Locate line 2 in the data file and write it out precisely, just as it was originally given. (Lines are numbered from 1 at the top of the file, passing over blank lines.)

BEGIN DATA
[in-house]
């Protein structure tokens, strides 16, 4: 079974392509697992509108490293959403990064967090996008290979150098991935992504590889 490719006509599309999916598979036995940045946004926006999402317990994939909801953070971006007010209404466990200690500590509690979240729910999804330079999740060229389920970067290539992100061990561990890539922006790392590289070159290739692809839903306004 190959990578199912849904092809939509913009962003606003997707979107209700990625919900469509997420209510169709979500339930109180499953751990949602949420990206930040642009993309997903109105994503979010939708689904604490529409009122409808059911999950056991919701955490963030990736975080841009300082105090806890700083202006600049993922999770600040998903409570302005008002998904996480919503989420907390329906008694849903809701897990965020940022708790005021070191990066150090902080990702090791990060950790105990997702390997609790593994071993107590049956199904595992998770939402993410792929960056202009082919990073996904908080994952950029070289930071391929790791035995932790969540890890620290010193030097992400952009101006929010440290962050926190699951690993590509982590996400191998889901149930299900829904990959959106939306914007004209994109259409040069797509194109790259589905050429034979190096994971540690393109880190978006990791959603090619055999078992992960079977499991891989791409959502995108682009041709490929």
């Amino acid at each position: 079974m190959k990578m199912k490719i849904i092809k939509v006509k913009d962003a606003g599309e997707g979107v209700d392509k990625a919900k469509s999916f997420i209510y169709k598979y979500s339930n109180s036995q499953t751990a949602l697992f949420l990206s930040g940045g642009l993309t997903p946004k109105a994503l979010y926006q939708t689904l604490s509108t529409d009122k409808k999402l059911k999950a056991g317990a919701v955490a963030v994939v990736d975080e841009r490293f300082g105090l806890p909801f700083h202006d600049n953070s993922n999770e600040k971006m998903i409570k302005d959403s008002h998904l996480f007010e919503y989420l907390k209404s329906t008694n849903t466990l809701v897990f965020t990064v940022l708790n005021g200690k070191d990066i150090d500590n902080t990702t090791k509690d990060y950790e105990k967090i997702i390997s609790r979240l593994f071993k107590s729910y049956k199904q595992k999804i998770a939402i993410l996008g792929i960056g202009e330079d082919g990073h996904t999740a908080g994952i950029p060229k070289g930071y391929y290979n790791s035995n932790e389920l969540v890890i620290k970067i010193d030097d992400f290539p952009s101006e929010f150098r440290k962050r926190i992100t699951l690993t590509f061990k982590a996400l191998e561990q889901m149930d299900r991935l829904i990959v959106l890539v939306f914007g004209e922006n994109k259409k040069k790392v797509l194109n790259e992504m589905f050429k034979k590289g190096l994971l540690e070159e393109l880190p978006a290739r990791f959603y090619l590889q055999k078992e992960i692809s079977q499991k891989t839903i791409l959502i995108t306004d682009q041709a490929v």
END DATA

């Protein structure tokens, strides 16, 4: 079974392509697992509108490293959403990064967090996008290979150098991935992504590889 490719006509599309999916598979036995940045946004926006999402317990994939909801953070971006007010209404466990200690500590509690979240729910999804330079999740060229389920970067290539992100061990561990890539922006790392590289070159290739692809839903306004 190959990578199912849904092809939509913009962003606003997707979107209700990625919900469509997420209510169709979500339930109180499953751990949602949420990206930040642009993309997903109105994503979010939708689904604490529409009122409808059911999950056991919701955490963030990736975080841009300082105090806890700083202006600049993922999770600040998903409570302005008002998904996480919503989420907390329906008694849903809701897990965020940022708790005021070191990066150090902080990702090791990060950790105990997702390997609790593994071993107590049956199904595992998770939402993410792929960056202009082919990073996904908080994952950029070289930071391929790791035995932790969540890890620290010193030097992400952009101006929010440290962050926190699951690993590509982590996400191998889901149930299900829904990959959106939306914007004209994109259409040069797509194109790259589905050429034979190096994971540690393109880190978006990791959603090619055999078992992960079977499991891989791409959502995108682009041709490929």